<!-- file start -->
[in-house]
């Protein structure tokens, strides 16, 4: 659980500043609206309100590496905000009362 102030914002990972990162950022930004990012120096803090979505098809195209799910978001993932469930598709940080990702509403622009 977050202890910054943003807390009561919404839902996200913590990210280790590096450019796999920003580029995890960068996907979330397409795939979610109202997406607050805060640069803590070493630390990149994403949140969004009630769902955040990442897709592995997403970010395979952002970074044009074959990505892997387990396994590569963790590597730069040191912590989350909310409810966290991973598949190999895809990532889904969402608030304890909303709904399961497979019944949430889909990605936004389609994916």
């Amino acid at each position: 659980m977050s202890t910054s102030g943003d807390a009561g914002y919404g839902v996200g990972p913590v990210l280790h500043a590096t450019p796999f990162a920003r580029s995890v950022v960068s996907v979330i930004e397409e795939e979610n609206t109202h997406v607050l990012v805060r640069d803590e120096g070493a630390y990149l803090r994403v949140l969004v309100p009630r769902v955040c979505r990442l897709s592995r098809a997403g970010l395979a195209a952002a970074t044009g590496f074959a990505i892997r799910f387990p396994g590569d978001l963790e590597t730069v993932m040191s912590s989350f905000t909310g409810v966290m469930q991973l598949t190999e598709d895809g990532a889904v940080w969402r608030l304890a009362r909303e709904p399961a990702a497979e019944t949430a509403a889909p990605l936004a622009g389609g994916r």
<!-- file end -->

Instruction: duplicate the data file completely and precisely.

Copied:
[in-house]
């Protein structure tokens, strides 16, 4: 659980500043609206309100590496905000009362 102030914002990972990162950022930004990012120096803090979505098809195209799910978001993932469930598709940080990702509403622009 977050202890910054943003807390009561919404839902996200913590990210280790590096450019796999920003580029995890960068996907979330397409795939979610109202997406607050805060640069803590070493630390990149994403949140969004009630769902955040990442897709592995997403970010395979952002970074044009074959990505892997387990396994590569963790590597730069040191912590989350909310409810966290991973598949190999895809990532889904969402608030304890909303709904399961497979019944949430889909990605936004389609994916």
């Amino acid at each position: 659980m977050s202890t910054s102030g943003d807390a009561g914002y919404g839902v996200g990972p913590v990210l280790h500043a590096t450019p796999f990162a920003r580029s995890v950022v960068s996907v979330i930004e397409e795939e979610n609206t109202h997406v607050l990012v805060r640069d803590e120096g070493a630390y990149l803090r994403v949140l969004v309100p009630r769902v955040c979505r990442l897709s592995r098809a997403g970010l395979a195209a952002a970074t044009g590496f074959a990505i892997r799910f387990p396994g590569d978001l963790e590597t730069v993932m040191s912590s989350f905000t909310g409810v966290m469930q991973l598949t190999e598709d895809g990532a889904v940080w969402r608030l304890a009362r909303e709904p399961a990702a497979e019944t949430a509403a889909p990605l936004a622009g389609g994916r």